The variety, ND 860-2, originated in North Dakota. It is believed the low temperature sweetening resistance has something to do with its parents’ origins in the cold, high-altitude regions of the Andes Mountains in South America. The research team then came up with a simple question: what does it take to prevent low temperature sweetening in potatoes?
That was the start of an exhaustive 12-year biochemistry expedition. “The answer is so complex!” Yada says. “The potato, in its infinite wisdom, says there are many paths. We think we’ve found probably one of the main factors, but we won’t say the only factor. The potato is smart enough to have alternative strategies to produce carbohydrates.”
Yada, his research group and research associate Dr. Reena Pinhero have worked to understand why this particular variety exhibited low temperature sweetening resistance. What they determined is the possibility that as many as three anaerobic respiratory enzymes were involved in converting the sugars into other compounds, thus reducing the browning effect.
Then, they gradually isolated the DNA that would express the primary anaerobic enzyme, pyruvate decarboxylase.
“With modern molecular techniques, it’s become a lot easier to identify a gene,” he says. “And, we’ve been lucky.”
It’s the equivalent of cutting the ‘right’ short piece of genetic ribbon from a single gene in the Andean genetics, placing it into the equivalent place in a domestic potato, and getting the modified genetics to produce spuds.
The gene-splicing still qualifies as cross-breeding because all of the genetic material is from a single species. “It’s a bit of hit-and-miss. You do a number of attempts, with artistry, hoping you get the desired properties.”
The initial target potato is a standard white-fleshed, late-season line, Snowden, that has been around the industry since 1997. It is favoured by chipping companies and grown in several provinces. It has good storability, as cool as 7 degrees.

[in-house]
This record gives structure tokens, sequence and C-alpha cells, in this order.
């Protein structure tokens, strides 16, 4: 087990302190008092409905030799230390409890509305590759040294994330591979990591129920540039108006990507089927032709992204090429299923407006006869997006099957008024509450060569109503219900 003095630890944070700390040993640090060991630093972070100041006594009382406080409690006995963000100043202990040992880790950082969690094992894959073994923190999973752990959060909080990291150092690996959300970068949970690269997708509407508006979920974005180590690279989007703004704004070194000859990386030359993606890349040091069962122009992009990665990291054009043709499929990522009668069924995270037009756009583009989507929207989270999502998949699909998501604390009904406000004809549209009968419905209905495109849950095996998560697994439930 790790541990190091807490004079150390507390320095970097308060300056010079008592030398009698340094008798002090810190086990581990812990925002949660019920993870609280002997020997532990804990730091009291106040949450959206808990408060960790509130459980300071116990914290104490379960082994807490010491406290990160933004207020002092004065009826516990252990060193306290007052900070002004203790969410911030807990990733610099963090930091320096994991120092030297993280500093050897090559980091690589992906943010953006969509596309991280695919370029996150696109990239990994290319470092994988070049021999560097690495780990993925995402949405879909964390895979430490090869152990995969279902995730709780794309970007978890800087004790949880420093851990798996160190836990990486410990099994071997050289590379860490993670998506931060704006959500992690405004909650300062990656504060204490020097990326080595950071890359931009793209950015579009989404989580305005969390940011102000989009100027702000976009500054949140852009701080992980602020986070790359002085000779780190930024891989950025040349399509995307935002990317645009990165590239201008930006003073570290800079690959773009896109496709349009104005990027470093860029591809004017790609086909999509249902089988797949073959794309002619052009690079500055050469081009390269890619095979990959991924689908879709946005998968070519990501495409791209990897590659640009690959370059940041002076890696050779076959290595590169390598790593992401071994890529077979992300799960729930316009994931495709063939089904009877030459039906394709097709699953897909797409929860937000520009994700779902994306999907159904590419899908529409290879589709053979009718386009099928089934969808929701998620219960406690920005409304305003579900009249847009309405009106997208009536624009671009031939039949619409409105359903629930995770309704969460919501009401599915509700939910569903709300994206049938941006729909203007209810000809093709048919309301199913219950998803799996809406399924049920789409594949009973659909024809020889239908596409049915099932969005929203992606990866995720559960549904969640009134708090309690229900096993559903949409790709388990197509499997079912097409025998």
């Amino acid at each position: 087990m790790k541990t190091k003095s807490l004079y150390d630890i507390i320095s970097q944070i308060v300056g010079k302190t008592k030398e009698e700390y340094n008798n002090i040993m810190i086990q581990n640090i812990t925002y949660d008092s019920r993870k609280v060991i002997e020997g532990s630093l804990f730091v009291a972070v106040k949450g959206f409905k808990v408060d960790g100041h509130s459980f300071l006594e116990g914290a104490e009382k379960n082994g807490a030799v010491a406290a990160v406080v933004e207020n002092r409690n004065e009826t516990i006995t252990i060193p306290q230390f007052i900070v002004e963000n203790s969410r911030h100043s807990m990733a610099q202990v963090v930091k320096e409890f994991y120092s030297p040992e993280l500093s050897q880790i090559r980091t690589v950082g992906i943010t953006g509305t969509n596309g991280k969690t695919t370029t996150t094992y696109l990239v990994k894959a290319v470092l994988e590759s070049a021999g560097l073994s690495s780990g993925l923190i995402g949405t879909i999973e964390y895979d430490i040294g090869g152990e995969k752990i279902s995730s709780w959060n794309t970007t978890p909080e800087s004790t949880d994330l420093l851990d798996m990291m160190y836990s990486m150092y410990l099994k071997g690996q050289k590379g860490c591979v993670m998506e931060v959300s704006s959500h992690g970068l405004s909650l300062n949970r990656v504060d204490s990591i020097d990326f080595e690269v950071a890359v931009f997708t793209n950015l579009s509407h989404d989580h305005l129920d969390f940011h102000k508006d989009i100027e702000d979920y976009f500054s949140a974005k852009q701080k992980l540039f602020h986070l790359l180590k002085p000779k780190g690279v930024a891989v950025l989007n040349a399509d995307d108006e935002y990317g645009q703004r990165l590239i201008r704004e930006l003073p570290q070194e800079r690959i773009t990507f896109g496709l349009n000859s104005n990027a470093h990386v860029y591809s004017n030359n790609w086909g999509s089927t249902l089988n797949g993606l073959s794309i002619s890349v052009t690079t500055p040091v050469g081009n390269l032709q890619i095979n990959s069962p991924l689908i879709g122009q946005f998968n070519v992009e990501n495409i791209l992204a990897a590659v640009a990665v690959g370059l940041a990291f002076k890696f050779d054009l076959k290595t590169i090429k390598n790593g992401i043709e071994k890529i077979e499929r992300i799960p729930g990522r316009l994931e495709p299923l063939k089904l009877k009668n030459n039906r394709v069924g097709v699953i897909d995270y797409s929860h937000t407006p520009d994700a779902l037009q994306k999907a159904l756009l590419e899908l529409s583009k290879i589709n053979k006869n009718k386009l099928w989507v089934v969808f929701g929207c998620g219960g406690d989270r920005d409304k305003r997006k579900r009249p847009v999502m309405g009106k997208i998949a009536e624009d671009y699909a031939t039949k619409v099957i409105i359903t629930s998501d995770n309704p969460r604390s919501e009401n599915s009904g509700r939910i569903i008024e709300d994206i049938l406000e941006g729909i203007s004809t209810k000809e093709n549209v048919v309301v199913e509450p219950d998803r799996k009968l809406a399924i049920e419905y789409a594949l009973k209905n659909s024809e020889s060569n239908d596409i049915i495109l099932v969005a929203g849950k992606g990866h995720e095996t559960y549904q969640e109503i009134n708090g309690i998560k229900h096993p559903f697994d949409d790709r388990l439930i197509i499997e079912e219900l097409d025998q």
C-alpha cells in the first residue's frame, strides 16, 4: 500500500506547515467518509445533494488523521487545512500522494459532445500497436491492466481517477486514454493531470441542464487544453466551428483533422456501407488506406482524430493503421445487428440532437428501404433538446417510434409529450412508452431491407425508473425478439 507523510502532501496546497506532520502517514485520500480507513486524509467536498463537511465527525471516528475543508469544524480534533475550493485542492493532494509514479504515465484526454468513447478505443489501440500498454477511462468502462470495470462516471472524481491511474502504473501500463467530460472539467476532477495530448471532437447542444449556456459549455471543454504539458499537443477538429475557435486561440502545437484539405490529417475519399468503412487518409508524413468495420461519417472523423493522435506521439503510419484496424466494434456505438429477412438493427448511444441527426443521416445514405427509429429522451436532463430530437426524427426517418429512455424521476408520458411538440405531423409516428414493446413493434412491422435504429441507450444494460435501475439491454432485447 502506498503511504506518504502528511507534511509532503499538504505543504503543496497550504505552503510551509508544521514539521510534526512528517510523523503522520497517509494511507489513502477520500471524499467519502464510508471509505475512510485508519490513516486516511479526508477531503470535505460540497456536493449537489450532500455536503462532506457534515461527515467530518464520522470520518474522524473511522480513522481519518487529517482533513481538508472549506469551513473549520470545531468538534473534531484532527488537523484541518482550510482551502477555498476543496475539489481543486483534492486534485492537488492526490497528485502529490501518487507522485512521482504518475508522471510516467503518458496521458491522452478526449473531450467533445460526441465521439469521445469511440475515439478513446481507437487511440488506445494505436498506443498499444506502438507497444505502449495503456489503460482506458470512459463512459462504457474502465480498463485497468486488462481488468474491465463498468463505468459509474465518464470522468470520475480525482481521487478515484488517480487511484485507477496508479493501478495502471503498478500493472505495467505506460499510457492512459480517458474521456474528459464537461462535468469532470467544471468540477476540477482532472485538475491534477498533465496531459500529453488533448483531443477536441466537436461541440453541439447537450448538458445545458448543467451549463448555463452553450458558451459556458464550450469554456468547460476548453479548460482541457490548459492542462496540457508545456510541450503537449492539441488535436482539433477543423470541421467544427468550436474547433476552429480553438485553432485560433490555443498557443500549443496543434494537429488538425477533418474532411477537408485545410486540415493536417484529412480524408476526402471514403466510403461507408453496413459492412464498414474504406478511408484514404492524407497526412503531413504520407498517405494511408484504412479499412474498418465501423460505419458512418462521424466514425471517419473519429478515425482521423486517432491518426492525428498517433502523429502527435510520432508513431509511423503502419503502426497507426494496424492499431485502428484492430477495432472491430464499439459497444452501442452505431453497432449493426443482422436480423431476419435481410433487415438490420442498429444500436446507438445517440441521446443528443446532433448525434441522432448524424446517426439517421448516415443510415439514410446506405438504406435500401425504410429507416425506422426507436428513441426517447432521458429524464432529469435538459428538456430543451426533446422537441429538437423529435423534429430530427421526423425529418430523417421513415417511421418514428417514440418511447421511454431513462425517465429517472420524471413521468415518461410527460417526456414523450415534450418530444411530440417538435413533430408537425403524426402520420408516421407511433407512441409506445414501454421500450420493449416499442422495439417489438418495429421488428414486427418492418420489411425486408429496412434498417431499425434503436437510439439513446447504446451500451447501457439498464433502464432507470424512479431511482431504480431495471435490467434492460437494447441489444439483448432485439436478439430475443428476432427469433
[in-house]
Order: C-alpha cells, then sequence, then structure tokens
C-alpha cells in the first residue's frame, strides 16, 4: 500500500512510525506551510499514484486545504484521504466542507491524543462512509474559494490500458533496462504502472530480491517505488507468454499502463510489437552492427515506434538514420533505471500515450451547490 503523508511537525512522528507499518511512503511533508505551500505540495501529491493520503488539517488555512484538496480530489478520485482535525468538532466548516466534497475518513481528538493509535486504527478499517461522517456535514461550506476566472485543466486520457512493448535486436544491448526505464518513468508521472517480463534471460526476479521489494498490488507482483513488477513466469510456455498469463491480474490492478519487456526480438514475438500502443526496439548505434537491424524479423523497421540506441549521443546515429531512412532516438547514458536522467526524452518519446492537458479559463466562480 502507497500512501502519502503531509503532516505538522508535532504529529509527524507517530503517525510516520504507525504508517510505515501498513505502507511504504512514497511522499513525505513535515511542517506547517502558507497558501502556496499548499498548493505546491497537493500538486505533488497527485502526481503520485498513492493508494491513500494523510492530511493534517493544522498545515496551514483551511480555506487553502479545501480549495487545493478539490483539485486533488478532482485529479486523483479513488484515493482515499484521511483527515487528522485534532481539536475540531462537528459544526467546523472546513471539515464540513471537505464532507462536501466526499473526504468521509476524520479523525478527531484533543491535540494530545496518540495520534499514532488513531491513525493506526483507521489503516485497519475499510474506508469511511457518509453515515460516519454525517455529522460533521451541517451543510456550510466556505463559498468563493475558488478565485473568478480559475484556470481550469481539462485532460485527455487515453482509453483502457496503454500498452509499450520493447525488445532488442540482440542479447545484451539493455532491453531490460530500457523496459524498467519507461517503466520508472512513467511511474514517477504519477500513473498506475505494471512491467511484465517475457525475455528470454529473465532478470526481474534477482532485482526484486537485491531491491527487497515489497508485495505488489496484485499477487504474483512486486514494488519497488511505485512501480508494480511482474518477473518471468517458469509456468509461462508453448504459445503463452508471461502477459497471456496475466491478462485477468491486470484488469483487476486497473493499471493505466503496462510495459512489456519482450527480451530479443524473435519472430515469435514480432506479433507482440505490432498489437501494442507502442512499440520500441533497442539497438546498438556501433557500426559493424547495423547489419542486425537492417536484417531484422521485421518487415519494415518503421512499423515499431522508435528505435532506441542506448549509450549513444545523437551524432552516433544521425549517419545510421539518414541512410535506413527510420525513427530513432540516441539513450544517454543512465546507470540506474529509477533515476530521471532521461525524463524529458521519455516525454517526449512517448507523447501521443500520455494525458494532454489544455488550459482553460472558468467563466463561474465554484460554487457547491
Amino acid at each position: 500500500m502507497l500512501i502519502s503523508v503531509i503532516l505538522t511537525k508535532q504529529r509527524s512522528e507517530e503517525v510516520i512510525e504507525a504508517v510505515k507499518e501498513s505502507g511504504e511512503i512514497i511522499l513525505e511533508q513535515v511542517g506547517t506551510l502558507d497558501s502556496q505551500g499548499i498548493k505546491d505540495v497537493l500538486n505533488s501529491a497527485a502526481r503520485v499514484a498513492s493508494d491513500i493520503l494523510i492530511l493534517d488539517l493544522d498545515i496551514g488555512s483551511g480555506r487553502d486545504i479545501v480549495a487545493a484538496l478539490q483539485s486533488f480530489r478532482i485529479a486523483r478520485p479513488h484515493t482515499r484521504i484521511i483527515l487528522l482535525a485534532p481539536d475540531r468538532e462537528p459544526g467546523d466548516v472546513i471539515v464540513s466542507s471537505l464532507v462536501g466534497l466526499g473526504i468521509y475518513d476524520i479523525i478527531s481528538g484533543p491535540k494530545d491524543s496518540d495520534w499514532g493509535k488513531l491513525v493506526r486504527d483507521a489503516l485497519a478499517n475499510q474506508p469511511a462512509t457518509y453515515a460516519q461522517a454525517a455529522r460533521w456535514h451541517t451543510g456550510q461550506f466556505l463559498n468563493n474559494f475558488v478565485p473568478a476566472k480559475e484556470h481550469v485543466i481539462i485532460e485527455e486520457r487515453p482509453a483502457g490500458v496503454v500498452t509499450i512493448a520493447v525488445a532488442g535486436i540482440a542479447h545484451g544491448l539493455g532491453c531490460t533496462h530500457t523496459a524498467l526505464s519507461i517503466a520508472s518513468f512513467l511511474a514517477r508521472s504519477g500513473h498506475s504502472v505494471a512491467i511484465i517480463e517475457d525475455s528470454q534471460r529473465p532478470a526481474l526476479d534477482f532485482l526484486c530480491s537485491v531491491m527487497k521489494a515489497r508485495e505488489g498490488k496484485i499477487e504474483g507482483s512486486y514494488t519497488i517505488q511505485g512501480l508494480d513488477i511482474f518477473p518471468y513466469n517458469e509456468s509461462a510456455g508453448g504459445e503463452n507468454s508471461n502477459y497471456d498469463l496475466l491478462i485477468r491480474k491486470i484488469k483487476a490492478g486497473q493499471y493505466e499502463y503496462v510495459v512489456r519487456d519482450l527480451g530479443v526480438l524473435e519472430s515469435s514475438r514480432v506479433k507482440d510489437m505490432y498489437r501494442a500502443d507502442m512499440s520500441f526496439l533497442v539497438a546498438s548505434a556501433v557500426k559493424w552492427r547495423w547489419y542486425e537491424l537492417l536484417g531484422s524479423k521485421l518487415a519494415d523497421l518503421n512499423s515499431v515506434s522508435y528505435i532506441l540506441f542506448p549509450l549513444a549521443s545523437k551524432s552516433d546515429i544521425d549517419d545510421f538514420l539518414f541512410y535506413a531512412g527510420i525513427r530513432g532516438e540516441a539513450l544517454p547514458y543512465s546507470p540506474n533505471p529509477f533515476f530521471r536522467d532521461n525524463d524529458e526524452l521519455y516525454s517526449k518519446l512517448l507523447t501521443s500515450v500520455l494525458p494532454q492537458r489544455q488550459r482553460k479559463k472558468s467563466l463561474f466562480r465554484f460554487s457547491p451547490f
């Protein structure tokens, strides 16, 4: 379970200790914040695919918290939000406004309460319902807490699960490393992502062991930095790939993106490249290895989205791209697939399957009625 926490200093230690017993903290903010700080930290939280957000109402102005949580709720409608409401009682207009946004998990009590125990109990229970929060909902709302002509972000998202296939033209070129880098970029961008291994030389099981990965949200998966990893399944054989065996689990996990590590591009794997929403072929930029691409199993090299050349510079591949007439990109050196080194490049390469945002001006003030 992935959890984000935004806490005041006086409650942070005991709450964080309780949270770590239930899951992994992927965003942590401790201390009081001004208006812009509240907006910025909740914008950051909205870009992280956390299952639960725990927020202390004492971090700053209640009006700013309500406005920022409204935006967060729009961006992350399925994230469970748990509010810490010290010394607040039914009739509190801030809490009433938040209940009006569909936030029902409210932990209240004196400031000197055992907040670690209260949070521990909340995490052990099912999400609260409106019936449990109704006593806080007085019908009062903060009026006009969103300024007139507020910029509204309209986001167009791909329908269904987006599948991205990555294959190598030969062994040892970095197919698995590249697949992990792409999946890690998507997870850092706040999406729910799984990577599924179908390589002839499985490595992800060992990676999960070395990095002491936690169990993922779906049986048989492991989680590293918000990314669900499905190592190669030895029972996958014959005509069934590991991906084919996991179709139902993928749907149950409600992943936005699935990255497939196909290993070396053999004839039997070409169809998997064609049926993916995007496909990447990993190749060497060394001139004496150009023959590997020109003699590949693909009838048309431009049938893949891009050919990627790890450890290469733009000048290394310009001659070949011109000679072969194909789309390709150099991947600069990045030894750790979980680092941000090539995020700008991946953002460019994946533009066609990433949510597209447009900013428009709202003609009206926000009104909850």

The first gene-spliced plants were grown in flowerpots in a greenhouse in 2009. “We’ve got a transformed potato and now have mini-tubers, around the diameter of a quarter,” he says. “Now we’re going to do some field testing to see how stable the trait is. The proof is in getting the same trait, year –after year.”
If the first year is successful, new plots will be tried in other potato-growing regions in 2011. However, he adds, getting the genes into Canadian potato varieties with the correct combination of high-yield and good agronomics is a process that still could take 10 or 12 years.
Cold-tolerant, sweetening-resistant potatoes have several implications. Producers may be able to extend the growing season a bit later in the fall. Risk of low temperature sweetening before harvest could be reduced. And producers may benefit from greater demand for Canadian potatoes.
Processors could also store potatoes year-round at low temperatures, reducing the need for potato imports to Canada.
Consumers may have a better-looking and tasting chip or fry, free of chemical inhibitors and without the added cost of potato imports.
Yada says, “If we could store the domestic potato crop at refrigeration temperatures, we would probably have potatoes that we could use for a longer period. Low temperature restricts sprouting naturally, without sprout inhibitors.”